The increasing vaccination rates and dates set for the lifting of restrictions helps to create a sense of optimism. Many businesses and employers are making plans for their employees to return to physical workplaces. There are many parts of a workplace that will need an employer’s attention to ensure that it is safe for returning employees however it can be hard to know where to start. A good starting point when considering which areas of the workplace to prioritise will include practical areas that have become important during the pandemic. During the pandemic our awareness of having a clean and well-ventilated workplace became more pronounced and as a result health and safety has become a significant priority for many organisations. Additionally, due to the speed at which organisations had to change to remote working, technology became an important consideration. Both health and safety and technology remain top considerations for returning to the workplace.
The pandemic has meant a re-evaluation of the workplace and our experience of it. Additionally, it showed to some organisations their deficiencies in technology and reemphasised the importance of ensuring the health and safety of employees while working remotely. Unsurprisingly, the events of the last 18 months are influencing how employers bring employees back to the workplace.
According to a PWC Remote Work Survey changes that some employers are considering will include workplaces with more investment in technology such as tools for virtual collaboration and IT infrastructure. Investing in technology is essential as the normalisation of hybrid and remote working becomes more pronounced and is being acknowledged as a normal part of working life by the governments National Remote Working Strategy (launched Jan 2021). The effect that the pandemic has had on businesses has meant that while there have been redundancies, there has also been many employees reconsidering their careers. Consequently, investing in technology can be used by businesses to attract new talent and retain existing employees.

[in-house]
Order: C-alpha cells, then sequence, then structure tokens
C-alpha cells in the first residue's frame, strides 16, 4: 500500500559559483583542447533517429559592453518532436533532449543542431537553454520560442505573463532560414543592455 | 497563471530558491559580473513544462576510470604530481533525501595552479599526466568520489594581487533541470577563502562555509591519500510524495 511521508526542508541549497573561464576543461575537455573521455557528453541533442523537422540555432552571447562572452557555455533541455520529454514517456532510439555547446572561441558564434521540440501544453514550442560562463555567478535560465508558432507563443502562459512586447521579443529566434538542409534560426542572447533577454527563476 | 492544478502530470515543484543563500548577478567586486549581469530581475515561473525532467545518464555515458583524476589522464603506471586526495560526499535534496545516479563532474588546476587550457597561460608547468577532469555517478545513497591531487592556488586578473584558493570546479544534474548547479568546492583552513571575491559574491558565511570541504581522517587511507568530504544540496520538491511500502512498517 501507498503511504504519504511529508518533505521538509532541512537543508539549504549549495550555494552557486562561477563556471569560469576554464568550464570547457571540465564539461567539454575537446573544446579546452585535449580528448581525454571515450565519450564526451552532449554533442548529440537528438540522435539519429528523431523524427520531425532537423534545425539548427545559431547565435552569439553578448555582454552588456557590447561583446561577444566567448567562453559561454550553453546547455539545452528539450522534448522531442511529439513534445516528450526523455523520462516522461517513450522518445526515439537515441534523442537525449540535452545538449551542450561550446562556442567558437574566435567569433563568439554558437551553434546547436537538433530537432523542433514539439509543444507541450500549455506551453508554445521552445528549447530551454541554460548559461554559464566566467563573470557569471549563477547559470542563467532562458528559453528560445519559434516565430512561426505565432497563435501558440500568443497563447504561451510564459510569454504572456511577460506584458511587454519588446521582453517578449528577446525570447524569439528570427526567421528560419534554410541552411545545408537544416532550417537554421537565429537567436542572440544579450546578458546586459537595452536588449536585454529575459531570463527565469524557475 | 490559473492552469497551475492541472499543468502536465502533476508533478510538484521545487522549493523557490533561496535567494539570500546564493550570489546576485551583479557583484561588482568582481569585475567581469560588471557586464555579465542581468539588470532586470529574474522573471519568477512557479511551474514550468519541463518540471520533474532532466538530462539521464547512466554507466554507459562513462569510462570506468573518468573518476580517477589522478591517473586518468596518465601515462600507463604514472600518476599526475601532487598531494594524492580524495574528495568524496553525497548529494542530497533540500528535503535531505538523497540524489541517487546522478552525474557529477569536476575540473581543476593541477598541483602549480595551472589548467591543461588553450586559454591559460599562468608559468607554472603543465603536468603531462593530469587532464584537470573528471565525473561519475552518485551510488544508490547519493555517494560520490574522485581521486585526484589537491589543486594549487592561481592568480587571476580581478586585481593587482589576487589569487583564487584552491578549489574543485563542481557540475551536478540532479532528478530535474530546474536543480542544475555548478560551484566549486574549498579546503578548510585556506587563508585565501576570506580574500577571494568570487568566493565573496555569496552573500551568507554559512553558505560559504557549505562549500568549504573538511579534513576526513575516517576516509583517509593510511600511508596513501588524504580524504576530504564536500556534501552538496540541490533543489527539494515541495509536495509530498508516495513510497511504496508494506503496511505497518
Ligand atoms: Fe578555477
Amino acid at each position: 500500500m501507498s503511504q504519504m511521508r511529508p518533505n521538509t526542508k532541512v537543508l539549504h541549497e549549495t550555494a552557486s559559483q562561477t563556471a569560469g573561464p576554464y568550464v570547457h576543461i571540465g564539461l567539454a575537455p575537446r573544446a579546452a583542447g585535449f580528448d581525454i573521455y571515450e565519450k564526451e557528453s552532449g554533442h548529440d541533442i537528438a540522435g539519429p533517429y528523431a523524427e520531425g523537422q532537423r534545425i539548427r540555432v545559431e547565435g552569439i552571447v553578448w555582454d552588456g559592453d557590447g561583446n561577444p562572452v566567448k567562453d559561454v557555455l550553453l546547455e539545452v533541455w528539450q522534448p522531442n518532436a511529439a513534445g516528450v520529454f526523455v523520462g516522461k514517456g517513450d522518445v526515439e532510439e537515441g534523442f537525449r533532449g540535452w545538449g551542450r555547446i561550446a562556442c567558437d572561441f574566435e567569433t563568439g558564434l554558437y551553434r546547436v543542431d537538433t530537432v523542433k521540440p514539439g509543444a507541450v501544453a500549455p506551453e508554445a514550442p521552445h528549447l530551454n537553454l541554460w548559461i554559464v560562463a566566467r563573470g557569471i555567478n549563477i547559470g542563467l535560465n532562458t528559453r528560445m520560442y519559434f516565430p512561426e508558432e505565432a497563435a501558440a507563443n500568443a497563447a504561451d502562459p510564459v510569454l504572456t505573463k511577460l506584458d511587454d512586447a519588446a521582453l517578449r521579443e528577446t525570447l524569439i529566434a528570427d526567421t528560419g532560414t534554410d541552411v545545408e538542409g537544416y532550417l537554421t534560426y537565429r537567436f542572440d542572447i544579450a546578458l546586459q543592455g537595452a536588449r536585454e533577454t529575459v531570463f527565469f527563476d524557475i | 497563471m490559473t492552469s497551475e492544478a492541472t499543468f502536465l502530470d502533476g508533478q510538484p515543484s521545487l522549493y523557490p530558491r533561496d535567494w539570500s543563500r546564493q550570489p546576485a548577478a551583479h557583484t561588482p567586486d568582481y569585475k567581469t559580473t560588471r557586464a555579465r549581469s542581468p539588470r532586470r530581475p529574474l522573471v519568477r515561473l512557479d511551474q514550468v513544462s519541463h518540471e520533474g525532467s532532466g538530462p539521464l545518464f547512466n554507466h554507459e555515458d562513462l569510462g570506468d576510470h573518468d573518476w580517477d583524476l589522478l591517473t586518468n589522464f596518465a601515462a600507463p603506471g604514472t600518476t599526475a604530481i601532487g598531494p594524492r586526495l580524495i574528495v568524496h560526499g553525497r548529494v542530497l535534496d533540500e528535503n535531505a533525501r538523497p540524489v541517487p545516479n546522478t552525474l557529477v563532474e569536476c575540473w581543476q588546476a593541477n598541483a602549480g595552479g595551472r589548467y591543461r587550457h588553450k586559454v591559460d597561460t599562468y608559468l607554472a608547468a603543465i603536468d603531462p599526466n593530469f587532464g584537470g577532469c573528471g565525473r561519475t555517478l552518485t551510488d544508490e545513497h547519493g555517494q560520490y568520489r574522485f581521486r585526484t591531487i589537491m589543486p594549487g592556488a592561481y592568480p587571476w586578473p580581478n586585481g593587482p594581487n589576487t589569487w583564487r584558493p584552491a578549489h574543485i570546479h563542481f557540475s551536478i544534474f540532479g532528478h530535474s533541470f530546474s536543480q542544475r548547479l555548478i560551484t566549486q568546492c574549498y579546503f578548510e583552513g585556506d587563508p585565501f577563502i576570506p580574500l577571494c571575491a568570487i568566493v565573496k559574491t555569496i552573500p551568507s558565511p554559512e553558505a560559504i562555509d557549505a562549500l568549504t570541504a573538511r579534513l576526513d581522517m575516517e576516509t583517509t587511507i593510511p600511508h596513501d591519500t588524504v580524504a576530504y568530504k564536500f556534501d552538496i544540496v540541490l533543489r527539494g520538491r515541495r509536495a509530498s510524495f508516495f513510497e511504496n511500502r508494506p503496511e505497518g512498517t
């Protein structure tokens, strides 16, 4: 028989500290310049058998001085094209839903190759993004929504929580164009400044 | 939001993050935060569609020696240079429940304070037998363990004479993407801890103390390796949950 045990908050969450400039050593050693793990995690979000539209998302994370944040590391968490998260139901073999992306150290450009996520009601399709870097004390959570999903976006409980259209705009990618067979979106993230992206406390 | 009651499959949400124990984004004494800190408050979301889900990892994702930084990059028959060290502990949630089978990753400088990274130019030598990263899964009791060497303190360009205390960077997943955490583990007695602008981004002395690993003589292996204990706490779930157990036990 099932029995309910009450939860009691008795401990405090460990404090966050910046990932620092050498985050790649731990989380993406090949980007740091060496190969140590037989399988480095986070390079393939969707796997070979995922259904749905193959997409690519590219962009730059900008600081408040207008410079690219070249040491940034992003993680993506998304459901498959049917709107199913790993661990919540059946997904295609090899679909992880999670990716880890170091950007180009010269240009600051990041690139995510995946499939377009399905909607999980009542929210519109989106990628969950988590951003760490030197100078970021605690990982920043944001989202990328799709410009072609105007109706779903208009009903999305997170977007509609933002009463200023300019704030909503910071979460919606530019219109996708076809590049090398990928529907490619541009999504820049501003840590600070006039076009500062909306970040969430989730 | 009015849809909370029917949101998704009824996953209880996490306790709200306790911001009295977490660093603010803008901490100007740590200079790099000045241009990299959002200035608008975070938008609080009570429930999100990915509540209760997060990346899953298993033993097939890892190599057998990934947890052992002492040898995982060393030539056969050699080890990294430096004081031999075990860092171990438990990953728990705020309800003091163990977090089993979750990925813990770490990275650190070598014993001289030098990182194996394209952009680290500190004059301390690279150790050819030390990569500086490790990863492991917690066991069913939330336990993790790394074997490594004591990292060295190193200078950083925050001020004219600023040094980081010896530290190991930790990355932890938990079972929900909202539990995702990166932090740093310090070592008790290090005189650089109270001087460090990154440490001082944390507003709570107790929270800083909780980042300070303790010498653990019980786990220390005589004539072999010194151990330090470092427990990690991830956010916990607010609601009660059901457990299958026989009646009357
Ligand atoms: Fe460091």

The significant changes to organisations and employees over the last 18 months have changed how people view their jobs and their workplaces. Having time to reassess priorities During the pandemic, many employees reported suffering with burnout from overwork as their working days overlapped with their personal life. As a result, wellbeing and mental health have become a bigger priority for employees and influence their decisions to work for an organisation. Additionally, some high-profile organisations such as Nike are recognising the benefits of offering supports to employees for their mental health. Consequently, in a post pandemic workplace standard health and safety measures will be present but because of the pandemic discussions around mental health and wellbeing are becoming more commonplace. Although there will be many areas of concern for businesses when employees finally return to their office or place of work, supporting employees by ensuring that their physical workplace is meeting the necessary health and safety requirements, will help in alleviating apprehension.
The desire to return to something resembling normality is strong therefore, to ensure a successful transition preparing your building will be necessary. In creating a safe work environment for returning employees, the preparations that you will need to consider can be found inside our remobilisation guide. Crises rarely have nice, tidy endings and can take time to resolve. Consequently, in returning to the workplace, it is advisable to also have a re-exit plan in place in the (hopefully) unlikely event of a resurgence of the virus.
‘The Post Pandemic Workplace: What Boards should be thinking about’ (https://www.pwc.com/us/en/services/governance-insights-center/library/covid-19-returning-workplace-boards.html)
Vaccination statistics (https://covid-19.geohive.ie/pages/vaccinations)
Making Remote Work: National Remote Work Strategy (2021) (https://www.gov.ie/en/publication/51f84-making-remote-work-national-remote-work-strategy/)
Rubin, Sammy (2021) ‘Empowering Employees in the Post Pandemic Era’, Leadership Excellence, August 2021.
McKeever, Vicky (2021) ‘Nike Gives Head Office Workers a Week Off to Destress’ (https://www.cnbc.com/2021/08/31/nike-gives-head-office-workers-a-week-off-to-destress.html)
Thompson, Sylvia (2020) ‘Could Covid 19 help reduce stigma around mental health issues?’, Irish Times (https://www.irishtimes.com/life-and-style/health-family/could-covid-19-pandemic-help-reduce-stigma-around-mental-health-issues-1.4309881)